The starting point of this paper concerns the apparent difference between what we might call absolute truth and truth in a model, following Donald Davidson. The notion of absolute truth is the one familiar from Tarski’s T-schema: ‘Snow is white’ is true if and only if snow is white. Instead of being a property of sentences as absolute truth appears to be, truth in a model, that is relative truth, is evaluated in terms of (...)
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  44. Kate Hodkinson (2008). How Should a Nurse Approach Truth-Telling? A Virtue Ethics Perspective. Nursing Philosophy 9 (4):248-256.score: 18.0
    Abstract Truth-telling is a key issue within the nurse–patient relationship. Nurses make decisions on a daily basis regarding what information to tell patients. This paper analyses truth-telling within an end of life scenario. Virtue ethics provides a useful philosophical approach for exploring decisions on information disclosure in more detail. Virtue ethics allows appropriate examination of the moral character of the nurse involved, their intention, ability to use wisdom and judgement when making decisions and the virtue of truth-telling. (...)
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  45. William G. Lycan (2010). Direct Arguments for the Truth-Condition Theory of Meaning. Topoi 29 (2):99-108.score: 18.0
    The truth-condition theory of meaning is, naturally, thought of an as explanatory theory whose explananda are the meaning facts. But there are at least two deductive arguments that purport to establish the truth of the theory irrespective of its explanatory virtues. This paper examines those arguments and concludes that they succeed.
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  46. Jamin Asay (2013). Tarski and Primitivism About Truth. Philosophers' Imprint 13 (17):1-18.score: 18.0
    Tarski’s pioneering work on truth has been thought by some to motivate a robust, correspondence-style theory of truth, and by others to motivate a deflationary attitude toward truth. I argue that Tarski’s work suggests neither; if it motivates any contemporary theory of truth, it motivates conceptual primitivism, the view that truth is a fundamental, indefinable concept. After outlining conceptual primitivism and Tarski’s theory of truth, I show how the two approaches to truth share (...)
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  47. Gilbert Plumer (1996). Truth and Collective Truth. Dialectica 50 (1):3-24.score: 18.0
    The paper argues for the applicability of the notion of collective truth as opposed to distributive truth, that is, truth at times or possibilia taken in groups rather than individually. The underlying reasoning is that there are transtemporal and transworld relationships, e.g., those involving the relations of <being a descendant of> and <thinking about>. Relationships are (one type of) truth-makers. Hence, there are transtemporal and transworld truth-makers. Therefore, there is transtemporal and transworld truth, i.e., (...)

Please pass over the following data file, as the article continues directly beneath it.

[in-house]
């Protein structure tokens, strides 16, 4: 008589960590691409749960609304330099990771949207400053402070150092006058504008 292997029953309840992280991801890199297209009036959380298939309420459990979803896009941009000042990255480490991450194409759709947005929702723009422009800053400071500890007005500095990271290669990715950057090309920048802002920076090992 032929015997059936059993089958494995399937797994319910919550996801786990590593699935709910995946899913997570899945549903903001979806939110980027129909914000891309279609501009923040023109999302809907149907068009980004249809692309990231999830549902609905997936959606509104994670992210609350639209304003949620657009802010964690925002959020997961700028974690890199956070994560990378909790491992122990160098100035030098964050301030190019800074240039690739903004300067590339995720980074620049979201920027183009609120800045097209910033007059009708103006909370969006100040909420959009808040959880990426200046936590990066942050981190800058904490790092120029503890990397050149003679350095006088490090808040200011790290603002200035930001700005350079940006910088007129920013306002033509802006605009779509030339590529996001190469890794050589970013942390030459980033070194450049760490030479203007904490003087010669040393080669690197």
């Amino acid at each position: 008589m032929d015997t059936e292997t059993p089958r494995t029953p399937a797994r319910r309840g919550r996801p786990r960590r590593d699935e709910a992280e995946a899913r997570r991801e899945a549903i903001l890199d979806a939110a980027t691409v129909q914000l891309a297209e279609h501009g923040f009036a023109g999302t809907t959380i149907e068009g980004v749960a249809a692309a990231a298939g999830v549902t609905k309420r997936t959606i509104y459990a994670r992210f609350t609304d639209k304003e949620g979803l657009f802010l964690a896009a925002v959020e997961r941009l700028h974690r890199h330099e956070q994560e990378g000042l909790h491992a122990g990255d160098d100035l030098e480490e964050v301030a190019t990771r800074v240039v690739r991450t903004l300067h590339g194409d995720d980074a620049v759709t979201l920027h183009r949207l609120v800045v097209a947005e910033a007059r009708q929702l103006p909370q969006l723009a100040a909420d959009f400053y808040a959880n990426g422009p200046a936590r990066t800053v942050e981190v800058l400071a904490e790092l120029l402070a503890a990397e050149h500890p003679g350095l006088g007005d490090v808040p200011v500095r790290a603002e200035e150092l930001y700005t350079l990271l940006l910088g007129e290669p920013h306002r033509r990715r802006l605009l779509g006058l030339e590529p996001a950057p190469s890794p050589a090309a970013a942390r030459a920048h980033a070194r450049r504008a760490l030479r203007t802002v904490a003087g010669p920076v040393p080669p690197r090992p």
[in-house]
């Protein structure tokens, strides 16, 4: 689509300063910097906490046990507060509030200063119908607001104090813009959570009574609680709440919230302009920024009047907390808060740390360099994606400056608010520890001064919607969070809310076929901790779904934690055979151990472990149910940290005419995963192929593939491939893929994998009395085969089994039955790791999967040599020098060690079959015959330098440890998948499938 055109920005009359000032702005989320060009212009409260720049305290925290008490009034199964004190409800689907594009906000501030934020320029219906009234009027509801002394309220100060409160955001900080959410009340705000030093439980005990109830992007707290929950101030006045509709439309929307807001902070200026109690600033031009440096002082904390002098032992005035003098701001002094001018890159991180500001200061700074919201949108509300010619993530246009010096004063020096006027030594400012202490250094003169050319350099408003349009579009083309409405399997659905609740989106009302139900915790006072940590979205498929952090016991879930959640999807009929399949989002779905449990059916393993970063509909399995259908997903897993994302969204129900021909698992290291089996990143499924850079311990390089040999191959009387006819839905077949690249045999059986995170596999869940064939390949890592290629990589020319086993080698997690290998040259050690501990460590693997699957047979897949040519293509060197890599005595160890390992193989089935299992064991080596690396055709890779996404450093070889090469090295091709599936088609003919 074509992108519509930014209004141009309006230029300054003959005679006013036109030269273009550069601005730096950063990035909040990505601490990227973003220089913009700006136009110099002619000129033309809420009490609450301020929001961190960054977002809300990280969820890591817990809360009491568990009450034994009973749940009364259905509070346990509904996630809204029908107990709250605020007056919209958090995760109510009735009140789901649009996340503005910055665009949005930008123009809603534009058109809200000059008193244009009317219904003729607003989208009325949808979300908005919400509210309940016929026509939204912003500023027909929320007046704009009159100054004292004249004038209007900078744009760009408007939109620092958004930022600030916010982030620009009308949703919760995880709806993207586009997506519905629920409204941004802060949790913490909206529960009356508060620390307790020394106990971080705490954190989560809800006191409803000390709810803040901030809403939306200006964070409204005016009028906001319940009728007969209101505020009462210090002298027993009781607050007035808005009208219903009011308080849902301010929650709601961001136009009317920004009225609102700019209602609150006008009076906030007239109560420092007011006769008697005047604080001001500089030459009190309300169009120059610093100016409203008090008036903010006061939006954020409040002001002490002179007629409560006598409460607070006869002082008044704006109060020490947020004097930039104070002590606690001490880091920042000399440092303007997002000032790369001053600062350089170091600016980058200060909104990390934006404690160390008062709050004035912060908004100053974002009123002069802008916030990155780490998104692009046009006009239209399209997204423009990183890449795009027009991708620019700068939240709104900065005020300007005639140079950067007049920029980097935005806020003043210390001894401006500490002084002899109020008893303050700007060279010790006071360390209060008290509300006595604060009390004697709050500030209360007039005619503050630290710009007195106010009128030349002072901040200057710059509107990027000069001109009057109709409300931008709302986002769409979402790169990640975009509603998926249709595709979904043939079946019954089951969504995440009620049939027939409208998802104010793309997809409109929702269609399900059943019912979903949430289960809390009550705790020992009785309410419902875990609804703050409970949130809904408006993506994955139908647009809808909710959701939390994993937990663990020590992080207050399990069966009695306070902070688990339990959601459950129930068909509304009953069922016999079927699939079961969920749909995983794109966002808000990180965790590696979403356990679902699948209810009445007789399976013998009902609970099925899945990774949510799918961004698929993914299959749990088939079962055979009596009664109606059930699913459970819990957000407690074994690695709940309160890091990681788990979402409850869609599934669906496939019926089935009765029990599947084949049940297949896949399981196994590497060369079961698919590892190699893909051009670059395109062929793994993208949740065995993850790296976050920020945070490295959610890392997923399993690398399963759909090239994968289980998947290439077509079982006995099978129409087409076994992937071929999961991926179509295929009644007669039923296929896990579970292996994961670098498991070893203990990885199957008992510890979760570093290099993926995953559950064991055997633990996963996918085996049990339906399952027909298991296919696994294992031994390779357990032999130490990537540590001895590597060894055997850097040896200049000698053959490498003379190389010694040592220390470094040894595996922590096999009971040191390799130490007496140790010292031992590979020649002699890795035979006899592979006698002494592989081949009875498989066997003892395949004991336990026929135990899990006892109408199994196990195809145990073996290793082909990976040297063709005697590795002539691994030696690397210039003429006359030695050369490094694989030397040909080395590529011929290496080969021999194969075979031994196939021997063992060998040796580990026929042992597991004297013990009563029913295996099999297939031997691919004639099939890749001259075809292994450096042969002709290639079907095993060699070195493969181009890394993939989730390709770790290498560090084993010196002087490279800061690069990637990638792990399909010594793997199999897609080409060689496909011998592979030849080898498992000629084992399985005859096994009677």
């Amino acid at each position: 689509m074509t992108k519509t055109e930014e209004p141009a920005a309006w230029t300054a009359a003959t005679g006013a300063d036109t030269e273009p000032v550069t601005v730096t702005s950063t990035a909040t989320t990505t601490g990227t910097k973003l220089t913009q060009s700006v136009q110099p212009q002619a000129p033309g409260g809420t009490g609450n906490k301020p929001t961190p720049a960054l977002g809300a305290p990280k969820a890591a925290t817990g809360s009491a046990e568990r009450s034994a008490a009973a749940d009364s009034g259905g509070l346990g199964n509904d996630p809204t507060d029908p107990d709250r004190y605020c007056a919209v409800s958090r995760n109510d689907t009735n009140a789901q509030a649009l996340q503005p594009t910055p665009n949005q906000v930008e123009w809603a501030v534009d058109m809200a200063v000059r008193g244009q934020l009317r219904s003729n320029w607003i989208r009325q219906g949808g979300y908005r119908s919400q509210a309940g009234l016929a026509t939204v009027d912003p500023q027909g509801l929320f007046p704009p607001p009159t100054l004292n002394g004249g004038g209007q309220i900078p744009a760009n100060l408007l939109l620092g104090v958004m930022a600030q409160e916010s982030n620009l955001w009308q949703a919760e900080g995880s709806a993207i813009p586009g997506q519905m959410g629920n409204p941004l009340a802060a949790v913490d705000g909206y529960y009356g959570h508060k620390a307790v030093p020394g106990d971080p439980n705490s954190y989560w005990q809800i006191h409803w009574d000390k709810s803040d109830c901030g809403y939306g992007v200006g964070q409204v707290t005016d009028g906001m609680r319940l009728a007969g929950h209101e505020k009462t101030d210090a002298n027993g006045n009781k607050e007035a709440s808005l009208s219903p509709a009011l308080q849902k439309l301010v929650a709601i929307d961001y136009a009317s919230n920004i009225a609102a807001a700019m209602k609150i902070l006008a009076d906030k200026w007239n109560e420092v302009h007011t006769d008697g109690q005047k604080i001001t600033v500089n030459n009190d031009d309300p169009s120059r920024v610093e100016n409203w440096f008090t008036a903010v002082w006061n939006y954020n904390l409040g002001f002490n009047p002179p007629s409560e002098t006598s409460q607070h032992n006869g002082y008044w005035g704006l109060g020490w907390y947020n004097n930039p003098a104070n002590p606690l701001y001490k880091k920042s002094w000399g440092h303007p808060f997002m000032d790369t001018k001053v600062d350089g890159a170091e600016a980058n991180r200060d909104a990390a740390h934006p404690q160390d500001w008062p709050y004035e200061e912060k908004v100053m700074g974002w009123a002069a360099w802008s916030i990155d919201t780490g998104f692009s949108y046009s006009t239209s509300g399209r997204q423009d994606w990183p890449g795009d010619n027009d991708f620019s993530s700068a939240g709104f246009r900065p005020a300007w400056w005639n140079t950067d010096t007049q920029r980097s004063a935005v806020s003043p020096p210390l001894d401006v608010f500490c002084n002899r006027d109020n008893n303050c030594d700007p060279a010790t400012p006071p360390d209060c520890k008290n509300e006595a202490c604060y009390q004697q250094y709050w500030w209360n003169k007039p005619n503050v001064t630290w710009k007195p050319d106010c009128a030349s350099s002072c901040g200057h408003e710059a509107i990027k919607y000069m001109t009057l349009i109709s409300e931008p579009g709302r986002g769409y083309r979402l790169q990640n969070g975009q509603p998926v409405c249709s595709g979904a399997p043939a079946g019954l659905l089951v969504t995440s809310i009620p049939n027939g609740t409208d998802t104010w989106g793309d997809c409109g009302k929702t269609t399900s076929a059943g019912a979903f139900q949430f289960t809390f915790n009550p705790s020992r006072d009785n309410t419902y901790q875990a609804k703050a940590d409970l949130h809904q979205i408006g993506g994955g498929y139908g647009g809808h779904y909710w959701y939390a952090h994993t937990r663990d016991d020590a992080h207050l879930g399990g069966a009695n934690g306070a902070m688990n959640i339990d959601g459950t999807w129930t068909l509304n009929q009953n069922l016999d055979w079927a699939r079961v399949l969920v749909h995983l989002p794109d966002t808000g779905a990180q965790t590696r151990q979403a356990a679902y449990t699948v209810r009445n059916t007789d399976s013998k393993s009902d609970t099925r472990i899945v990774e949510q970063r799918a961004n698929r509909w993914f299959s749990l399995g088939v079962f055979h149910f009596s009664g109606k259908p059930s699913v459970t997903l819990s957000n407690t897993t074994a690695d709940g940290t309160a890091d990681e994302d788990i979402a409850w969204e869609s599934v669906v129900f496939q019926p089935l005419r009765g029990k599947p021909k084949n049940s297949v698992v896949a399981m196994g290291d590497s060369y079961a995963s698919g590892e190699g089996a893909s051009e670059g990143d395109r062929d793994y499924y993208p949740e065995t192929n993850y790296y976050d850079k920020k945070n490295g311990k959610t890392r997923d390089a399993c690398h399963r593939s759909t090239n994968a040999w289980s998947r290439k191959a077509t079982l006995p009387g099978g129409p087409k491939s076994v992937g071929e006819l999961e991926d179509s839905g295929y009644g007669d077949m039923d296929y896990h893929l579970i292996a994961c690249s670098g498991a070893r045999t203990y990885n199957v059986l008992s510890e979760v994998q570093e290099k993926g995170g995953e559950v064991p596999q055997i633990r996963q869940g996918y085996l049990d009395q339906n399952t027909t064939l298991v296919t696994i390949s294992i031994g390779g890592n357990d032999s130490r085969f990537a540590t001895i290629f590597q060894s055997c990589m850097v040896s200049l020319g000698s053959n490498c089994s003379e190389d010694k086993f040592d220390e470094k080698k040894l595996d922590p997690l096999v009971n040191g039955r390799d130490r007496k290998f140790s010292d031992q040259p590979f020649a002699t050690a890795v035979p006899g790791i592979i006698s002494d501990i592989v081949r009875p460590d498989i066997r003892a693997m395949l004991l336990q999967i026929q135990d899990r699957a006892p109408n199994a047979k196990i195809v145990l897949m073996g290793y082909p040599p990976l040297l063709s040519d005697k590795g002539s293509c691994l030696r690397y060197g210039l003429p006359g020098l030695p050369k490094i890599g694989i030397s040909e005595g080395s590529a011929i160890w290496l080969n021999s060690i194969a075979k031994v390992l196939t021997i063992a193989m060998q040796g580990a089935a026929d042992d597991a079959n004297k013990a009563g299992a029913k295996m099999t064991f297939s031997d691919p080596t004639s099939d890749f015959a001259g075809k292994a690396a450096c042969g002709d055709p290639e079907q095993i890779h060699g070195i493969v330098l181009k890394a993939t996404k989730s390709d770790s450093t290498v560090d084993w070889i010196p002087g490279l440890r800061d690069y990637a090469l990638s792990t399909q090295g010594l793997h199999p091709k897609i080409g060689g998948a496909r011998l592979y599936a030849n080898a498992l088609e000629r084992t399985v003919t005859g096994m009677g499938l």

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  48. Donald Davidson (1984). Inquiries Into Truth And Interpretation. Oxford University Press.score: 18.0
    Now in a new edition, this volume updates Davidson's exceptional Inquiries into Truth and Interpretation (1984), which set out his enormously influential philosophy of language. The original volume remains a central point of reference, and a focus of controversy, with its impact extending into linguistic theory, philosophy of mind, and epistemology. Addressing a central question--what it is for words to mean what they do--and featuring a previously uncollected, additional essay, this work will appeal to a wide audience of philosophers, (...)
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  49. Ernest Lepore & Kirk Ludwig (2003). Outline for a Truth-Conditional Semantics for Tense. In Quentin Smith & Aleksandar Jokic (eds.), Tense, Time and Reference. MIT. 49-105.score: 18.0
    Our aim in the present paper is to investigate, from the standpoint of truth-theoretic semantics, English tense, temporal designators and quantifiers, and other expressions we use to relate ourselves and other things to the temporal order. Truth-theoretic semantics provides a particularly illuminating standpoint from which to discuss issues about the semantics of tense, and their relation to thoughts at, and about, times. Tense, and temporal modifiers, contribute systematically to conditions under which sentences we utter are true or false. (...)